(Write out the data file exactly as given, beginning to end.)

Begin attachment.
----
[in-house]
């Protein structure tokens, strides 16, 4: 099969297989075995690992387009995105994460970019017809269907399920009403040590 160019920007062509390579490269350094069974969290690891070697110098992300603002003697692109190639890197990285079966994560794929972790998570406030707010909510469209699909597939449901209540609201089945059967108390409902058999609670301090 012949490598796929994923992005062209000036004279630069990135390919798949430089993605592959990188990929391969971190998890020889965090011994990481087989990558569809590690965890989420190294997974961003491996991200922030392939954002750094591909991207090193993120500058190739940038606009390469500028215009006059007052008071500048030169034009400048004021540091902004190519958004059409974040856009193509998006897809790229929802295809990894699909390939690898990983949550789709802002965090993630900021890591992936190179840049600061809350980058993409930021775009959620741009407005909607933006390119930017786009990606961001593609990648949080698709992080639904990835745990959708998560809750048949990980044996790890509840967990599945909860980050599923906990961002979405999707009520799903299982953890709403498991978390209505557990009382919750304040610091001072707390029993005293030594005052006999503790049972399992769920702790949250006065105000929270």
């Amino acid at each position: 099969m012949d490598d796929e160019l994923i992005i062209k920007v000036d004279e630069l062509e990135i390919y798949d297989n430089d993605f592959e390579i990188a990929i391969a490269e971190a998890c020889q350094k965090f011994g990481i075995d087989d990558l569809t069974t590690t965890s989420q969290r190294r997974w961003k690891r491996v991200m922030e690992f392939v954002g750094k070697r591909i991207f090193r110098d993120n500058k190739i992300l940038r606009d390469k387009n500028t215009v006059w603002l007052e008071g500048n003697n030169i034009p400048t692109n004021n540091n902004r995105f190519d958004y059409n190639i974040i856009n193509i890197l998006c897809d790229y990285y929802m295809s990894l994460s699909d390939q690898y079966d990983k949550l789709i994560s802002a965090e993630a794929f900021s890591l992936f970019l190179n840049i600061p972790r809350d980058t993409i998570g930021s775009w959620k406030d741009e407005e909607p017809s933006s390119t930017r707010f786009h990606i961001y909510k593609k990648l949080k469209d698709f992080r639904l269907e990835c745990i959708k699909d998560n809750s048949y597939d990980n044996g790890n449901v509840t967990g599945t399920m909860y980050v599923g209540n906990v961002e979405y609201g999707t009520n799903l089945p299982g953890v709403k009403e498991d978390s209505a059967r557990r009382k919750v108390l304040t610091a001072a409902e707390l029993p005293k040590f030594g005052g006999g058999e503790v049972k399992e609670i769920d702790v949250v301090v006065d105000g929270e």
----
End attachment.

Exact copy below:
[in-house]
């Protein structure tokens, strides 16, 4: 099969297989075995690992387009995105994460970019017809269907399920009403040590 160019920007062509390579490269350094069974969290690891070697110098992300603002003697692109190639890197990285079966994560794929972790998570406030707010909510469209699909597939449901209540609201089945059967108390409902058999609670301090 012949490598796929994923992005062209000036004279630069990135390919798949430089993605592959990188990929391969971190998890020889965090011994990481087989990558569809590690965890989420190294997974961003491996991200922030392939954002750094591909991207090193993120500058190739940038606009390469500028215009006059007052008071500048030169034009400048004021540091902004190519958004059409974040856009193509998006897809790229929802295809990894699909390939690898990983949550789709802002965090993630900021890591992936190179840049600061809350980058993409930021775009959620741009407005909607933006390119930017786009990606961001593609990648949080698709992080639904990835745990959708998560809750048949990980044996790890509840967990599945909860980050599923906990961002979405999707009520799903299982953890709403498991978390209505557990009382919750304040610091001072707390029993005293030594005052006999503790049972399992769920702790949250006065105000929270």
């Amino acid at each position: 099969m012949d490598d796929e160019l994923i992005i062209k920007v000036d004279e630069l062509e990135i390919y798949d297989n430089d993605f592959e390579i990188a990929i391969a490269e971190a998890c020889q350094k965090f011994g990481i075995d087989d990558l569809t069974t590690t965890s989420q969290r190294r997974w961003k690891r491996v991200m922030e690992f392939v954002g750094k070697r591909i991207f090193r110098d993120n500058k190739i992300l940038r606009d390469k387009n500028t215009v006059w603002l007052e008071g500048n003697n030169i034009p400048t692109n004021n540091n902004r995105f190519d958004y059409n190639i974040i856009n193509i890197l998006c897809d790229y990285y929802m295809s990894l994460s699909d390939q690898y079966d990983k949550l789709i994560s802002a965090e993630a794929f900021s890591l992936f970019l190179n840049i600061p972790r809350d980058t993409i998570g930021s775009w959620k406030d741009e407005e909607p017809s933006s390119t930017r707010f786009h990606i961001y909510k593609k990648l949080k469209d698709f992080r639904l269907e990835c745990i959708k699909d998560n809750s048949y597939d990980n044996g790890n449901v509840t967990g599945t399920m909860y980050v599923g209540n906990v961002e979405y609201g999707t009520n799903l089945p299982g953890v709403k009403e498991d978390s209505a059967r557990r009382k919750v108390l304040t610091a001072a409902e707390l029993p005293k040590f030594g005052g006999g058999e503790v049972k399992e609670i769920d702790v949250v301090v006065d105000g929270e």